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Thread: Aluminum foil

  1. #1
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    Aluminum foil

    For some new woodworkers that may not know, if you wrap a flat file with aluminum foil, the file will not rust.
    Galveston County Texas is rough on files.

  2. #2
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    Why is that? Aluminum foil keeps out moisture? Chemical reaction?

  3. #3
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    Aluminum foil sprayed with WD40 is also a very good way to scrub away rust.

  4. #4
    Quote Originally Posted by Pat Barry View Post
    Why is that? Aluminum foil keeps out moisture? Chemical reaction?
    I'm just guessing but a properly wrapped aluminum foil could be air tight and keep out moisture.

    Mike
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    It possibly serves as a sacrificial layer. It will get oxidised before steel.

  6. #6
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    Aluminum foil not going to be much of a sacrificial material compared to steel. Aluminum oxixizes rapidly but doesn't build any significant thickness. It is a very effective moisture barrier though as mentioned by others.

  7. #7
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    Just try it. You will be amazed.

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    I suspect it has something to do with aluminum's excellent thermal conductivity (only three metals Ė gold, copper and silver Ė are more thermally conductive) moving heat into the files without getting them wet from condensation/dew and thus rusting them...

    On the other hand, you could probably do the same thing with plastic Saran wrap, which ain't very thermally conductive. Or light oil/kerosene.

  9. #9
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    Quote Originally Posted by Jacob Reverb View Post
    I suspect it has something to do with aluminum's excellent thermal conductivity (only three metals Ė gold, copper and silver Ė are more thermally conductive) moving heat into the files without getting them wet from condensation/dew and thus rusting them...

    On the other hand, you could probably do the same thing with plastic Saran wrap, which ain't very thermally conductive. Or light oil/kerosene.
    Lowell is right. Itís called cathodic protection - based on electrical conductivity, not thermal.

    The dissimilar metals form a battery, where in this case the aluminum is the sacrificial anode.

    Itís common method to protect ships hulls, pipelines, storage tanks, etc... And generally itís not necessary to 100% wrap the steel in the aluminum to protect it; the two just need to have good electrical contact. (But wrapping it canít hurt!)
    Molann an obair an saor.

  10. #10
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    Hmmm.... Can I wrap my entire table saw top in foil when not in use then? ha ha
    If at first you don't succeed, redefine success!

  11. #11
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    This explains why my head doesn't rust.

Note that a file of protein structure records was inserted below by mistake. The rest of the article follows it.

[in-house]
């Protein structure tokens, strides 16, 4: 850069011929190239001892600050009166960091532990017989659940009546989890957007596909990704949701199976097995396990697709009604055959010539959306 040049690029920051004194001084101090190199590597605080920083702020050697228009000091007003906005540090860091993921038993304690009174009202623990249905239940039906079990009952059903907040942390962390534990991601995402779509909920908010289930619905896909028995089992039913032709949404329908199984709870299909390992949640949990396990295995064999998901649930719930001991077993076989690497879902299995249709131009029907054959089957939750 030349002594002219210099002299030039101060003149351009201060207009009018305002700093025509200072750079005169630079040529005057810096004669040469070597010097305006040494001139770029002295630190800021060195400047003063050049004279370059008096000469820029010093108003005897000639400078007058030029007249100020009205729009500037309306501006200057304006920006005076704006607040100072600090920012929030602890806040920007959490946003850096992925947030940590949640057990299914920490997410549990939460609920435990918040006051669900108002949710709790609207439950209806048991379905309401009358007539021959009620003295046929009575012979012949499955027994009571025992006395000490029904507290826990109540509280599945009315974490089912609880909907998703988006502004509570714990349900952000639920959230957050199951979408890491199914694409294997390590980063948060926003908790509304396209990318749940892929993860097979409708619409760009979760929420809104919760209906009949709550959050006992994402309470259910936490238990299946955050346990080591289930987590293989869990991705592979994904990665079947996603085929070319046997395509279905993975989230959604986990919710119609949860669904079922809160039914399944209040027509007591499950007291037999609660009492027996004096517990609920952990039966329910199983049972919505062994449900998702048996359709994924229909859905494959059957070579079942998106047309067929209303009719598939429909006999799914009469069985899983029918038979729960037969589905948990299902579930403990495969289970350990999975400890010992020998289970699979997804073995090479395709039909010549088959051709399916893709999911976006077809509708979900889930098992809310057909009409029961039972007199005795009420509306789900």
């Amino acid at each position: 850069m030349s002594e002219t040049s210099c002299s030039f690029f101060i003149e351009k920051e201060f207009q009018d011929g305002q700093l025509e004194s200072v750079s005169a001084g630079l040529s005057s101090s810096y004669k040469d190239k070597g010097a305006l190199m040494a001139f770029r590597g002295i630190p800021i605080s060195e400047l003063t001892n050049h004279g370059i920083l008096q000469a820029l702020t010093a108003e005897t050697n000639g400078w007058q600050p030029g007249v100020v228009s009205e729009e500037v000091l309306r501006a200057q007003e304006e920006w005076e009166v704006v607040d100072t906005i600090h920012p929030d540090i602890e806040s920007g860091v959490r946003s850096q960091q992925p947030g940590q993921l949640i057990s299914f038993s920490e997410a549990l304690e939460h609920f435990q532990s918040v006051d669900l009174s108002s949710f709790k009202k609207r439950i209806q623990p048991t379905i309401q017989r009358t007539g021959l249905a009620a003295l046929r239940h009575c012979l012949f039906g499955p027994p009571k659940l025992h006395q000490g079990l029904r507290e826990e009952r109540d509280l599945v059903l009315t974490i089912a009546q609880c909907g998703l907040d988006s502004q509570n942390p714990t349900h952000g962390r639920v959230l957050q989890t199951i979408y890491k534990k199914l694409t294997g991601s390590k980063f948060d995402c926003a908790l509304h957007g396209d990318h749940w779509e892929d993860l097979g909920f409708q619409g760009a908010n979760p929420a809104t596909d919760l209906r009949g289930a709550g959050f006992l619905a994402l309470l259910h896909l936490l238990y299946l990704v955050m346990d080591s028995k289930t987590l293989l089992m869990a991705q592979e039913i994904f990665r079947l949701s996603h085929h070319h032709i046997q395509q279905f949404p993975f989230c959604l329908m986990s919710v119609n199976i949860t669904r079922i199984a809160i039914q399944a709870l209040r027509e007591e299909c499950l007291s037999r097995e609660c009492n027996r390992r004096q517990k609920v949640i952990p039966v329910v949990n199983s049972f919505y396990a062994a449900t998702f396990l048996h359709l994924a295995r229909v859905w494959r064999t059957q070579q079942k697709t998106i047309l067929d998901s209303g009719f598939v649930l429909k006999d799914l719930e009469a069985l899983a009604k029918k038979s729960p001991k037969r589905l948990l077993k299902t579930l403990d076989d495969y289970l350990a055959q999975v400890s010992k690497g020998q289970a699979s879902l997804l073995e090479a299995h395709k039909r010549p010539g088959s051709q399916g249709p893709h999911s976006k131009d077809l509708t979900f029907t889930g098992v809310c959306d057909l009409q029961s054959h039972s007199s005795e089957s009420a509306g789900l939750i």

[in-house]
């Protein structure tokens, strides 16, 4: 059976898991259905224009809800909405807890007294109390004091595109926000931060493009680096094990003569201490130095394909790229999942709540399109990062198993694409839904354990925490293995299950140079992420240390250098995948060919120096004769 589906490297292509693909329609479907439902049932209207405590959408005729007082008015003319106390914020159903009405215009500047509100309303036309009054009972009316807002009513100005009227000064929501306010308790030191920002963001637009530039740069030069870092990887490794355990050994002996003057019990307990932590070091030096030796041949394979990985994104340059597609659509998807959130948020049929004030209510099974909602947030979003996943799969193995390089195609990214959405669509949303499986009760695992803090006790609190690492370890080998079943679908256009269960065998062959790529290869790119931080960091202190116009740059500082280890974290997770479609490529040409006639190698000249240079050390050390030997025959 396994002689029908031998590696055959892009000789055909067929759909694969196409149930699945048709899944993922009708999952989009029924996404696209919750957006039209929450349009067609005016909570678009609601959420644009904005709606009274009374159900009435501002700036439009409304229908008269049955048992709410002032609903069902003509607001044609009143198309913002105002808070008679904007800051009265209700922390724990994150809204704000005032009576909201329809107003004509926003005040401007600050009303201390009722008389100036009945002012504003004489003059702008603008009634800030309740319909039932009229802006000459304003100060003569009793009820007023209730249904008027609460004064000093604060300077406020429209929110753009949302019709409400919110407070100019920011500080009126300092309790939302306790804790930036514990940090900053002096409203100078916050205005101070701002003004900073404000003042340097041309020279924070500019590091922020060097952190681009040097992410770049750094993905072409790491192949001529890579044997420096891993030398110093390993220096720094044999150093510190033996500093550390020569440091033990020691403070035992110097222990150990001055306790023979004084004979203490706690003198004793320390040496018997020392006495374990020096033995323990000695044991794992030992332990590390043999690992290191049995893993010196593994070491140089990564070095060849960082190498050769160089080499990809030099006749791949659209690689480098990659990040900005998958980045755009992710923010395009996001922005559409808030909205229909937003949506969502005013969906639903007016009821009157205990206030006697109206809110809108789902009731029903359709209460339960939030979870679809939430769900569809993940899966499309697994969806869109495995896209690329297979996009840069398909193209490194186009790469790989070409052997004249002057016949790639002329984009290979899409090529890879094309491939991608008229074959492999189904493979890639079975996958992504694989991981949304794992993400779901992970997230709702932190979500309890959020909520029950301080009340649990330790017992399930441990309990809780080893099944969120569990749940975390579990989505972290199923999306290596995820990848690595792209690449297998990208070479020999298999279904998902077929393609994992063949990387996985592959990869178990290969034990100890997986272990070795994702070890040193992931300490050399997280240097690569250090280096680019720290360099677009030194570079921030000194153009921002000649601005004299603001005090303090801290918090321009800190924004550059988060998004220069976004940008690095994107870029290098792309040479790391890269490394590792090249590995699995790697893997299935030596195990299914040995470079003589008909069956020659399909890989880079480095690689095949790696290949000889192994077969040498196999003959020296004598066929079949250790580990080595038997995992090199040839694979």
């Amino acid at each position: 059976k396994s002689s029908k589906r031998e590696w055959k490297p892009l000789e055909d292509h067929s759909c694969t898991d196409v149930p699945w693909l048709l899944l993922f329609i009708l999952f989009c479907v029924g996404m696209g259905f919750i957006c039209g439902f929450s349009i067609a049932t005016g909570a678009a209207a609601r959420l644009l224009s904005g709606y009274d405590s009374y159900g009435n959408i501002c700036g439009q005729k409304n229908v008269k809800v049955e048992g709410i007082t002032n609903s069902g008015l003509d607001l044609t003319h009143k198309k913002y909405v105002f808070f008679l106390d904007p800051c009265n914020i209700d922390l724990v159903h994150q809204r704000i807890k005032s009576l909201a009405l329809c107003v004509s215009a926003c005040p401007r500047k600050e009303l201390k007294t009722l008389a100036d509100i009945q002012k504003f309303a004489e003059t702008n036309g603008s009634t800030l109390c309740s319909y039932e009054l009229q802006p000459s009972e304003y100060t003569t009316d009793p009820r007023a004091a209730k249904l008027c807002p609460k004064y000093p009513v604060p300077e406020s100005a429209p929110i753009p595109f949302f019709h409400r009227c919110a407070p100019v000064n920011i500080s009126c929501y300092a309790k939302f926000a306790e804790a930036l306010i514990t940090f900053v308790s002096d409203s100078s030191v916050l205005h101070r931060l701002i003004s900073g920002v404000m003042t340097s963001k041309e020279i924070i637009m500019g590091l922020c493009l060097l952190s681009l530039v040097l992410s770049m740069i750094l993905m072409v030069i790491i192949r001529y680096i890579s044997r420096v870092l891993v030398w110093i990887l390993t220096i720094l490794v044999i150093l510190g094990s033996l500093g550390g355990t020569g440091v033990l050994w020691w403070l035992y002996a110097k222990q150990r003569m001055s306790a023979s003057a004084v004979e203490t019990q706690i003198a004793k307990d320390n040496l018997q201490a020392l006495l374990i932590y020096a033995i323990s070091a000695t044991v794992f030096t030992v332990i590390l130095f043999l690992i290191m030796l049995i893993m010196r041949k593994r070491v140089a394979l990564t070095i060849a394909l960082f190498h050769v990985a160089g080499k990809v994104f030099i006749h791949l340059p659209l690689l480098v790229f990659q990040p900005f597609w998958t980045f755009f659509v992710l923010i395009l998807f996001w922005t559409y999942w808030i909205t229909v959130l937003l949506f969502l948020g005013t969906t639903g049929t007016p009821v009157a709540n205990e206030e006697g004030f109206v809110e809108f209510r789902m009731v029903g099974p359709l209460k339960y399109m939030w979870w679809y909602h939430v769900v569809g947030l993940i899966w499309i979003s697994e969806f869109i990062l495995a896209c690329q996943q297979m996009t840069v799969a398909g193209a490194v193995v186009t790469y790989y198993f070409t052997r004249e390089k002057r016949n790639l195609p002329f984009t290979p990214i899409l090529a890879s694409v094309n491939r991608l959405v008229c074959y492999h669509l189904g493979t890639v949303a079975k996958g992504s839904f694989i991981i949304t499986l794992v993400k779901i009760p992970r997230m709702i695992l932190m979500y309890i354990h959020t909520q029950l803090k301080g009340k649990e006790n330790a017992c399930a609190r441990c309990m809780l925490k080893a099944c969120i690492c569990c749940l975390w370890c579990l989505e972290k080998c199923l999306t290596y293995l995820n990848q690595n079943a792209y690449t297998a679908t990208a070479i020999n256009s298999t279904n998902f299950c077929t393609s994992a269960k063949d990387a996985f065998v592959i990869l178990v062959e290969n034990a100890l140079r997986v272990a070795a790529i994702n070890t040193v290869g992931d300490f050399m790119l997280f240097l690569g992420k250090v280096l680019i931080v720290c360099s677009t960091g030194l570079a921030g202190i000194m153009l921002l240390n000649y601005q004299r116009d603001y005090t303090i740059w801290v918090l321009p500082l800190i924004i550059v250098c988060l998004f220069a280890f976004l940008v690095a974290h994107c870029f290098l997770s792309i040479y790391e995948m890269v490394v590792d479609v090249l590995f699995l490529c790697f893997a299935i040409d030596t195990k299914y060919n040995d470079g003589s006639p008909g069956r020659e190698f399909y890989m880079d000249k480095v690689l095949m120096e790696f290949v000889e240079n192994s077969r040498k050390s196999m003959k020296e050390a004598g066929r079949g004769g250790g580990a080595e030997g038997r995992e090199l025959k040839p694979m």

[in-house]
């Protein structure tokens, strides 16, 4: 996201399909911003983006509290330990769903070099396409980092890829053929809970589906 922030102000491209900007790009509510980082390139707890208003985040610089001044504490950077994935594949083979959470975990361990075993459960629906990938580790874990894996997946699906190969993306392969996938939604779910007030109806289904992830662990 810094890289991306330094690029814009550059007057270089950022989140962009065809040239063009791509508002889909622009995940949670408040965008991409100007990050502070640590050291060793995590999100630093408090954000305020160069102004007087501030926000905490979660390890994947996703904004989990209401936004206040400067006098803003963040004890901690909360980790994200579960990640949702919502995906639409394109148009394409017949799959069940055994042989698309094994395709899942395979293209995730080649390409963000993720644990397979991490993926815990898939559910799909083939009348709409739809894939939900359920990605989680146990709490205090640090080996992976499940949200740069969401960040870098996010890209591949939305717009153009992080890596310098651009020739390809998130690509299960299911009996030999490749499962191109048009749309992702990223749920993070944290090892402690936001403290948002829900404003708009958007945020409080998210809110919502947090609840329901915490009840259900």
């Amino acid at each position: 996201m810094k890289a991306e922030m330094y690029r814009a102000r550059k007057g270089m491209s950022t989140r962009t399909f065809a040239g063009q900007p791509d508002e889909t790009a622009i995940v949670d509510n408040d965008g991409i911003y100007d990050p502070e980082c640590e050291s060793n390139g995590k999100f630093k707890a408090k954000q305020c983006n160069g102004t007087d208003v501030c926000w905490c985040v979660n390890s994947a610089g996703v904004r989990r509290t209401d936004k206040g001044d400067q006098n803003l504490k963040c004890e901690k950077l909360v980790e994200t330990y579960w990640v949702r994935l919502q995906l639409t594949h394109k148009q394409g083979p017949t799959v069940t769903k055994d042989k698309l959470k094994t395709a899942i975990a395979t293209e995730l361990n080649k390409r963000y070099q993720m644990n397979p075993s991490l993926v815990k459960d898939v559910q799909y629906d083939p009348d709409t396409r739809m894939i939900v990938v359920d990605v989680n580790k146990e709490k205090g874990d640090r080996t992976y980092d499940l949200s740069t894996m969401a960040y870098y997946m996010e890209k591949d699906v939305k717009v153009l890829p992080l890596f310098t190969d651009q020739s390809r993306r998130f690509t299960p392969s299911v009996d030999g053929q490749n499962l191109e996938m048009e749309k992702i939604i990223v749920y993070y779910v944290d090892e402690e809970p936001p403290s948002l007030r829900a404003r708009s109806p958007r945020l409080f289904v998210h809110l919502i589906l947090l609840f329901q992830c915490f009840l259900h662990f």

12. #12
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    Quote Originally Posted by Stan Calow View Post
    This explains why my head doesn't rust.
    LOL. Also good for blocking the mind control from aliens or 5G!
    If at first you don't succeed, redefine success!

  13. #13
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    Quote Originally Posted by Malcolm McLeod View Post
    Lowell is right. It’s called cathodic protection - based on electrical conductivity, not thermal.

    The dissimilar metals form a battery, where in this case the aluminum is the sacrificial anode.

    It’s common method to protect ships hulls, pipelines, storage tanks, etc... And generally it’s not necessary to 100% wrap the steel in the aluminum to protect it; the two just need to have good electrical contact. (But wrapping it can’t hurt!)
    Well, and you also need to submerge the dissimilars in an electrolyte. I'm not sure a bit of condensation on the surface of the aluminum foil is gonna work, particularly if you completely wrap the steel file. (Also, it's not differences in electrical conductivity, but rather differences in electrode potential.)

    Yeah, I run boats in the ocean and am familiar with galvanic corrosion. It eats stuff up. A pencil line across a stainless prop shaft is a good way to lose a wheel.
    Last edited by Jacob Reverb; 07-12-2019 at 7:47 PM.

  14. #14
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    Don’t know a lot about this, but seems like some sort of electrolysis (sp.?)

  15. #15
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    Quote Originally Posted by Jacob Reverb View Post
    Well, and you also need to submerge the dissimilars in an electrolyte. I'm not sure a bit of condensation on the surface of the aluminum foil is gonna work, particularly if you completely wrap the steel file. (Also, it's not differences in electrical conductivity, but rather differences in electrode potential.)

    Yeah, I run boats in the ocean and am familiar with galvanic corrosion. It eats stuff up. A pencil line across a stainless prop shaft is a good way to lose a wheel.
    I may be getting way out in the weeds and I am certainly stretching the brain cells pretty thin here, but there are differing quality electrolytes. Saltwater obviously is decent, but I dimly recall air can serve as an electrolyte too, just a really, really poor one....???
    Molann an obair an saor.

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